Title : My land across the border
Author : Sayan Bhattacharya
Published : Blogchatter E book Carnival
Format : PDF
Book Blurb: Siraj discovers a dark secret lurking in his family’s past, which he must unravel to reconstruct the truth about his own identity and roots. Destiny leads Siraj to the land where he was born, to uncover the secret of his family’s past that lay buried within the annals of its history. Mrinal, on the other hand undertakes a trip to Bangladesh as the journey of his lifetime: a land which he had had to leave behind amidst the fire of communal violence in 1950, post the Partition of India.
Review : Siraj is brought up by his uncle and aunt. His aunt has told him stories about the land he was born in, about the parents he doesn’t remember. Years later, the stories come knocking at his door.
Mirnal remembers leaving his country in the dark of night. He promises he will return. Does he get a chance?
Through Siraj and Mirnal, the author has delved into the bloodshed, the mass killings which happened during India Pakistan and later Pakistan – Bangladesh partition.
Are the people who lose their everything ever able to forget and start life again. Or do they live their lives as ghosts?
Wherever people have been displaced from there motherland, the families they have lost, the history which is projected just tries to cover up the deeds. Whether it was mass killing of Jews by Hitler, the India – Pakistan- Bangladesh partition, the present day Syria, Yemen, Iraq, Afghanistan.. when people flee war, it is always a loss of humanity, a failure which the few mislead keep repeating. No one gains anything and everyone loses, but somehow the lesson is never learnt.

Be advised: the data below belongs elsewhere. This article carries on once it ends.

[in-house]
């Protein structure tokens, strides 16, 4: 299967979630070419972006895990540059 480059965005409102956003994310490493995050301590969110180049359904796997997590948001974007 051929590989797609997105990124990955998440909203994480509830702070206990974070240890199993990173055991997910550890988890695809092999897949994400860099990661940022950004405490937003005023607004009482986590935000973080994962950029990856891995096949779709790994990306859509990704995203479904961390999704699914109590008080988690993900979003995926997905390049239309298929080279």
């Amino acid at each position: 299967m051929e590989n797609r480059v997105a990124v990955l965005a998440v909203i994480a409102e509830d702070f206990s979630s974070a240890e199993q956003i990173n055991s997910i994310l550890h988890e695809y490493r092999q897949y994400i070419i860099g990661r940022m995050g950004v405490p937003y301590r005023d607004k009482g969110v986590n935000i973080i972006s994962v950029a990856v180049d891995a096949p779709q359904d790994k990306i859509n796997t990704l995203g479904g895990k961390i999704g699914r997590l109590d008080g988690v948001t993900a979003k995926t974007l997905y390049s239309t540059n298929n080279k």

Closer home, I’ve lived with displaced Kashmiri Pandits and I know their pain.
Sayan has rightly brought this story in the times when world is again lurking towards war, not realizing the folly which erases millions and destroys everything.
The story line is gripping. Language is easy, and as with his previous books the author has again proved his good grasp over history.
What I liked : The detailed research which is evident throughout. Sayan has painstakingly constructed the entire story in the timeline of events and places, and no where are you able to point out a gap.
What I did not like : I can’t pinpoint a pitfall, yet I would have liked more details about the psychology of why and how people do get carried away by religion/ race, and why even at those times, there are those who don’t forget the basic ethos of humanity.
The author could have elaborated more on the Jafar angle and tried to clear the cloud on why Siraj’s uncle changed his identity and his remorse.
About the author : Born in 1974 in Kolkata and a Post-graduate in English Literature, Sayan’s professional career spans twenty-two years, initially in banking and financial services and presently in the FinTech industry. An avid traveller and reader, Sayan’s passion for writing is his hobby and a medium to showcase his own kaleidoscope of life’s stories.